Remove empty folder in bash script?
November 3, 2016 12:52 PM   Subscribe

I need help with a bash script removing empty folders after it completes. I have no idea what I'm doing! Details within.

Here's the script I run on new files in a folder:

======

#!/bin/bash

cd "$1"

for files in *; do
[ ! -f "$3.${files##*.}" ] && mv -v "$files" "/Volumes/NETWORKDRIVE/$3.${files##*.}"
done

======

It takes a file in a folder, renames it to the folder's name, and moves the bare file (not in a folder) to a mounted network volume.

So FILENAME.XYZ in FOLDERNAME becomes FOLDERNAME.XYZ in /Volumes/NETWORKDRIVE

The problem is that it leaves behind the empty folder in the original directory. How can I delete the empty folder after the file is moved? I bumbled through making this from stuff I found in forums, but I'm nervous about removing folders because of how wrong that could go for me. If it matters, I'm on an Apple running MacOS Sierra.

Thanks for any help you can provide.
posted by bluecore to Computers & Internet (9 answers total)
 
if you're certain it's empty, the $1 will never be passed in incorrectly etc, you can rm -rf the folder.

Or a more safer, "rmdir $1" (which is probably the better answer)

(you cd to $1, so alter the rmdir based on if $1 is a local or absolute path etc etc)
posted by k5.user at 1:06 PM on November 3, 2016 [3 favorites]


The problem is that at the end of the script, you're still in the folder you wish to delete, and you can't delete a folder that's being used (such as having it be the current directory). So cd out of it first, say to its parent, then rmdir that directory. E.g.
cd ..
rmdir "$1"

posted by kindall at 1:06 PM on November 3, 2016 [3 favorites]


If you just use "rmdir FOLDERNAME" without options, it will fail if there is anything in the directory.
posted by tracer at 1:06 PM on November 3, 2016 [4 favorites]


Add:

cd ..
rmdir "$1"


On preview, I see I was beaten to the punch.
posted by ndfine at 1:08 PM on November 3, 2016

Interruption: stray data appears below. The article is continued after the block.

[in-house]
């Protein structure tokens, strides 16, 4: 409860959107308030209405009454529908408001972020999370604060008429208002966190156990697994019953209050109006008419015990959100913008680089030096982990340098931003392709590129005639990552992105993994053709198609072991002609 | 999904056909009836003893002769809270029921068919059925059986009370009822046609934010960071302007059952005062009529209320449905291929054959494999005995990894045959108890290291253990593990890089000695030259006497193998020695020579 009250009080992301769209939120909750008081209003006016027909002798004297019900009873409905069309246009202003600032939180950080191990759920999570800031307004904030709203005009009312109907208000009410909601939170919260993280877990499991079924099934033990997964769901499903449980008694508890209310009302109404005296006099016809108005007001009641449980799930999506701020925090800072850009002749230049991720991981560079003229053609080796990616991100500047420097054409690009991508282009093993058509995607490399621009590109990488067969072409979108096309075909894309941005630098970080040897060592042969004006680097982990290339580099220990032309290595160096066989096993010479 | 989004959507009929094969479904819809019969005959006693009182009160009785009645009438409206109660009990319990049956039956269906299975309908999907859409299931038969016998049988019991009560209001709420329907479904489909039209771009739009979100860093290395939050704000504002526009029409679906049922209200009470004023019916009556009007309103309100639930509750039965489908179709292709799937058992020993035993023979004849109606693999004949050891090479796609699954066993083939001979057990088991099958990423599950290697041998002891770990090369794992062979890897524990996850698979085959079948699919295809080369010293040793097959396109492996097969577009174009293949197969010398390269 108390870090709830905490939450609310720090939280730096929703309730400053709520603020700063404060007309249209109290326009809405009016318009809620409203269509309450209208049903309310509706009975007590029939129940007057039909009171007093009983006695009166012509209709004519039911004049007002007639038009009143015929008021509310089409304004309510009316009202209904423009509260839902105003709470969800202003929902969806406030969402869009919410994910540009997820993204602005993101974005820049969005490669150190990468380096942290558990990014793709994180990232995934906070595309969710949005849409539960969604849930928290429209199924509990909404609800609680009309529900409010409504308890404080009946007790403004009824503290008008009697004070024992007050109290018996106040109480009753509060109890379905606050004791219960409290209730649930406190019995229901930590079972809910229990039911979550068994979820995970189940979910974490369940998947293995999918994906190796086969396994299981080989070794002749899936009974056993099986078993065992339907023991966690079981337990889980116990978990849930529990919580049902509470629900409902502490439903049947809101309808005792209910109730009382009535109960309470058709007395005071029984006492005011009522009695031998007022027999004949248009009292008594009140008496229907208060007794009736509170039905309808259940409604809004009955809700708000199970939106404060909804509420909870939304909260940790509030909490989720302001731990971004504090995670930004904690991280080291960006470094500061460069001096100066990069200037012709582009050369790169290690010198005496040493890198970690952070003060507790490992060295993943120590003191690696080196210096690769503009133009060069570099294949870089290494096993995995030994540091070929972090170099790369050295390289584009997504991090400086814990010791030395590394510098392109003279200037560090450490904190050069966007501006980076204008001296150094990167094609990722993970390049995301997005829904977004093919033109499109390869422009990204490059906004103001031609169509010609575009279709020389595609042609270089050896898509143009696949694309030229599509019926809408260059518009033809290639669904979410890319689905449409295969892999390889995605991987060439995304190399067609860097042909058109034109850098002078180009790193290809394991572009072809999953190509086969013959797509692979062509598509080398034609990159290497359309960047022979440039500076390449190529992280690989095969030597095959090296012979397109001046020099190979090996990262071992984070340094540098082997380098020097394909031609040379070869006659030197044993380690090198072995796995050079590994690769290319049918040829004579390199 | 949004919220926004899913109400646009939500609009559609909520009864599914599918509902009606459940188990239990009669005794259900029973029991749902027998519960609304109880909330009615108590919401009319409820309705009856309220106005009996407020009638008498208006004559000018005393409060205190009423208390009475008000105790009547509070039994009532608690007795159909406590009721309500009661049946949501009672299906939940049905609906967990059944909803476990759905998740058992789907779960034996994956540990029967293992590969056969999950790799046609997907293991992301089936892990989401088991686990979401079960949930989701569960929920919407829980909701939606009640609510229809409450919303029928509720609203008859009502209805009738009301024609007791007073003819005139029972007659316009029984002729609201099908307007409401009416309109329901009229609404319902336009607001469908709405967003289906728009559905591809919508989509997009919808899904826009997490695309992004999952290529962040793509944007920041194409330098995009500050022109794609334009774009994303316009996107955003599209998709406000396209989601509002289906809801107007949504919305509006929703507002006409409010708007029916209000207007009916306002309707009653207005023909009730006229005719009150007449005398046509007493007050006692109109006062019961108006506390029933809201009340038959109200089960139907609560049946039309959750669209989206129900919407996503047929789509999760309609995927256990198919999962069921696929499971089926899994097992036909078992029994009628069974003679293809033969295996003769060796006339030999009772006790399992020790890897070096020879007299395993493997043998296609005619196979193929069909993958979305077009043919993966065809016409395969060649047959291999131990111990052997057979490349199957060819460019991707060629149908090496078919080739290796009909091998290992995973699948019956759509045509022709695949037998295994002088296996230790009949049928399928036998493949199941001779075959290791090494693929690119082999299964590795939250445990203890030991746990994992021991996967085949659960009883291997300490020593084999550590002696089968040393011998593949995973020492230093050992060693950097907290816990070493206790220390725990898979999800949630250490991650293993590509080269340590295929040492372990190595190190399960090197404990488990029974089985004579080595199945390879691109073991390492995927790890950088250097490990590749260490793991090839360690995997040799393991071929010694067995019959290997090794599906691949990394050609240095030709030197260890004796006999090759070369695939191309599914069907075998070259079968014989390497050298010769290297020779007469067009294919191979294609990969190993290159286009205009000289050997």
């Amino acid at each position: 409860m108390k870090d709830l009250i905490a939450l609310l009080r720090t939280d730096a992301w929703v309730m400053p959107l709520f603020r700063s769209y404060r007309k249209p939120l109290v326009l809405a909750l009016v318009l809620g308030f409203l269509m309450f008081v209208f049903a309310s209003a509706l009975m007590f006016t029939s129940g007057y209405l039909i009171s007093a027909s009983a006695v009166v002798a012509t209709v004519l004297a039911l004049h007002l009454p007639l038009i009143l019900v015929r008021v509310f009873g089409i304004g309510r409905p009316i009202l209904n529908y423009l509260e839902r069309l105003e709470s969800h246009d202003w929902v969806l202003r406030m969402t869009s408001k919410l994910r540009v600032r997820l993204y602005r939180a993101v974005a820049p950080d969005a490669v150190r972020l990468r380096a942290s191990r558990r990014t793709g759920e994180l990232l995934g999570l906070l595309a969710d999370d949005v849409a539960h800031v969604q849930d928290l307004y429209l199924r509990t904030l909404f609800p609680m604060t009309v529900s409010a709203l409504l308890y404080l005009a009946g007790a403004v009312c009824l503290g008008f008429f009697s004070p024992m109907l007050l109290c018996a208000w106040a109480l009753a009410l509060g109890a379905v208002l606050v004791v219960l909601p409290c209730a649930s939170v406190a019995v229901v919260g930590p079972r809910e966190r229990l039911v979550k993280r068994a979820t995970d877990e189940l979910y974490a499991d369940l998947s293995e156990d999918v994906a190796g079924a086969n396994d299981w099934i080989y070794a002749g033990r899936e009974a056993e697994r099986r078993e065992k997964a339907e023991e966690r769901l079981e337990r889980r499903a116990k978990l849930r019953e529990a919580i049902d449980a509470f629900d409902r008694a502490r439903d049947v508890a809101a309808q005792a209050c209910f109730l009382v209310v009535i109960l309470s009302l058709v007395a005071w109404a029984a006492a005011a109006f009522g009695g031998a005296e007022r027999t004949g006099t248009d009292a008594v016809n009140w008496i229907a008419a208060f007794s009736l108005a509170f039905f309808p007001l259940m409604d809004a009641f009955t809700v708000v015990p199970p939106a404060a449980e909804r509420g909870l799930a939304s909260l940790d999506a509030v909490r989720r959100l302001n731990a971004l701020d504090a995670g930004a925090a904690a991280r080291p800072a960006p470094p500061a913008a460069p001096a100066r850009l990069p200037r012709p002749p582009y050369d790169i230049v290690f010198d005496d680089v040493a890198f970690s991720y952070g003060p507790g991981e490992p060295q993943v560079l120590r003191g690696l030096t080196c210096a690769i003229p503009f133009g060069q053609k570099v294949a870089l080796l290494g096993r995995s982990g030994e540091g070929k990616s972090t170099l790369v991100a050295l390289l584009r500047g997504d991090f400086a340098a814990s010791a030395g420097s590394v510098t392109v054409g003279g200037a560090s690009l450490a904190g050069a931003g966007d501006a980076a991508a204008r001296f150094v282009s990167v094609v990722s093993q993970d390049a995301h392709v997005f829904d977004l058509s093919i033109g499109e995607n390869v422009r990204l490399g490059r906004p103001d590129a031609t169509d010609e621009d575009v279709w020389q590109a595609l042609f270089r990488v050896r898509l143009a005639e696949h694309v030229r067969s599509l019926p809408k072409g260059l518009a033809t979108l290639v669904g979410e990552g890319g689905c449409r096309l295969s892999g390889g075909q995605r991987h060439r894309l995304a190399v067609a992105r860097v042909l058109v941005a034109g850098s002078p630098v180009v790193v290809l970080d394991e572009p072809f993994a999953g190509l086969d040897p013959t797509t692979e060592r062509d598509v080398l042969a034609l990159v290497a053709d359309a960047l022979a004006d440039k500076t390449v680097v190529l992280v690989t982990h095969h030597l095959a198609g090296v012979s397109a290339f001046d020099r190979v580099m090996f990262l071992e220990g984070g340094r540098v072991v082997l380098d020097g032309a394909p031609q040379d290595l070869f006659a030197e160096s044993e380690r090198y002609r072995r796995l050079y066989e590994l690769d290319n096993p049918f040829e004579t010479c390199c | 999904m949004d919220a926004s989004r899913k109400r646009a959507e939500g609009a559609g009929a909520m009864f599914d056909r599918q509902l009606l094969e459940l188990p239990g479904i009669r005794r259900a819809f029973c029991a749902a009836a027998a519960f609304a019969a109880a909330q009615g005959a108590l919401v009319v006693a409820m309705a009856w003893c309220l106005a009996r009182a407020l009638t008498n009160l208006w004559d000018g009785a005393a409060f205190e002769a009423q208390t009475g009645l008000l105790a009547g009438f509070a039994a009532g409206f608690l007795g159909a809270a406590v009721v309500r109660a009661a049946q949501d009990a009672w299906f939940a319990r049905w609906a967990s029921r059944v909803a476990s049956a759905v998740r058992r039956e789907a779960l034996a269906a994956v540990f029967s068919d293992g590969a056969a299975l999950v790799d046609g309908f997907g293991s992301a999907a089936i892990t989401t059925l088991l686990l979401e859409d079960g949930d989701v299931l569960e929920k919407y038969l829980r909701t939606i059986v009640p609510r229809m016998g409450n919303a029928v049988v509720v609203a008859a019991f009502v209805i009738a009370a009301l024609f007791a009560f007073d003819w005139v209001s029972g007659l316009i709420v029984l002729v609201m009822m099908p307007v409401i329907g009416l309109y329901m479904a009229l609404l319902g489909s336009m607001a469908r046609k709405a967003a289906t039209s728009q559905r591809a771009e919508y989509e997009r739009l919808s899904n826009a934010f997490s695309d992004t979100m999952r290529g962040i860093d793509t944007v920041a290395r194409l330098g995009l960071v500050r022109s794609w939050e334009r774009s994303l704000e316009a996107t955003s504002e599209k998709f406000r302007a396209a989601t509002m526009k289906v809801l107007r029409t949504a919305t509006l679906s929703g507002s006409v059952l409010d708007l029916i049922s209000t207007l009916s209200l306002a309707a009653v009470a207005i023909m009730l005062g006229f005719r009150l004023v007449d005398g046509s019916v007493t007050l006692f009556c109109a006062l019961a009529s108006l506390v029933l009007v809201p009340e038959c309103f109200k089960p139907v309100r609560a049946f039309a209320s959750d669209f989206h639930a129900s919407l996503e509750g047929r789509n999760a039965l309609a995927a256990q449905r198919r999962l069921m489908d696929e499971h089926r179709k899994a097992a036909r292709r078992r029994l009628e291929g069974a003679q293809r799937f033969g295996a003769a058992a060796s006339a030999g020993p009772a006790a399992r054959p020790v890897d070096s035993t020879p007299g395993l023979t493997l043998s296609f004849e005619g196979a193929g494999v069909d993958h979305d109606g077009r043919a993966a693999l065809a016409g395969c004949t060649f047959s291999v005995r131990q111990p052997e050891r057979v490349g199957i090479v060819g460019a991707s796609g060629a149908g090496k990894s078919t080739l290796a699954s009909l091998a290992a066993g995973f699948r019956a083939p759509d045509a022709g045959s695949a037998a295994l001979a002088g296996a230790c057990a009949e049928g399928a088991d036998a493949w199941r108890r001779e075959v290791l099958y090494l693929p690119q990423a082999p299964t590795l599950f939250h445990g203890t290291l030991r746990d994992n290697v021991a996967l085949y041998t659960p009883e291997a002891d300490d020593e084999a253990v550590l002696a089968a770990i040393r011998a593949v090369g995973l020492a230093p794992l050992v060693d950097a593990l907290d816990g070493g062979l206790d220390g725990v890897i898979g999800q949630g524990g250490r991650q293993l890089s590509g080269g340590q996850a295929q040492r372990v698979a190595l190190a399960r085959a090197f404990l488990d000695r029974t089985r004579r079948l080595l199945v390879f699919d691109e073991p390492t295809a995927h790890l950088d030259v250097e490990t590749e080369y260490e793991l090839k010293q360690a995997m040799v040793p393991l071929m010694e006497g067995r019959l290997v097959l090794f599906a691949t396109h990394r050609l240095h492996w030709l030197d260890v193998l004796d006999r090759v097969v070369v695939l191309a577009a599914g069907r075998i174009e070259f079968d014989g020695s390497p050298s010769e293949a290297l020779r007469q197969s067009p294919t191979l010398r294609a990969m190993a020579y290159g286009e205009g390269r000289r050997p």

As others have said, rmdir directory will delete a directory if it is empty and you have permissions to do so (and it is not your current directory).

If $1 is the directory you are trying to remove then
cd .. && rmdir $1
will do what you want

You bash script is uncommented and has no error handling, what if the mv fails? $1 does not exist? the destination fills up? Also what is $3 and where is $2.

While testing your script place the word echo before mv, this will print out actions without actually renaming anything
posted by epo at 1:11 PM on November 3, 2016


epo: You bash script is uncommented and has no error handling, what if the mv fails? $1 does not exist? the destination fills up? Also what is $3 and where is $2.

I'm embarrassed to admit I don't know what any of this does:

[ ! -f "$3.${files##*.}" ] &&

I guess the $3 variable is left over from a larger script out of which I pulled it. The script was working, but should I just remove all instances of "$3." ?
posted by bluecore at 1:53 PM on November 3, 2016


$1 could be dirs/foo1 - in that event, cd .. would fail to rm the directory.

After your for loop, I'd do
cd -
rmdir $1
please do not do "rm -r" for a small script which doesn't do a tonne of sanity checking of your variables. I've had to clean up after people have "rm -r /" (and once mv /$typoedVariableName/* /var/tmp/. (because yeah, one should always be root)) because of accidents. Even if you're not root, "rm -rf $variable" should only be used when you've done a lot of work to sanity check inputs.
posted by nobeagle at 2:17 PM on November 3, 2016 [2 favorites]


Start from scratch. Tell us what are the requirements for the script? What problems are you trying to solve?
posted by Joe Chip at 8:39 PM on November 3, 2016


The thing to understand about bash scripting is that it's a way to string together simpler commands into something to meet your need. The commands that you can use are typically programs, which have manual pages which you can read to see how to use them. For example you're using the cd and mv commands and you can run man mv to find out what the -v flag means. Somewhat obscurely [ is also a command, also known as test. bash itself provides control structures for organizing the flow of your script, in your example you have for in do and done which is used to loop over one element at a time. There are other control structures like if and while also built-in to bash. The bash man page (man bash) details all of these, plus what is the meaning of !, &&, and * in your example, and the syntax of strings and variables. Investing a little time in learning the basics of shell scripting will have large payoff over the course of your life in being able to automate repetitive file manipulation and text processing tasks.
posted by Joe Chip at 9:23 PM on November 3, 2016 [1 favorite]


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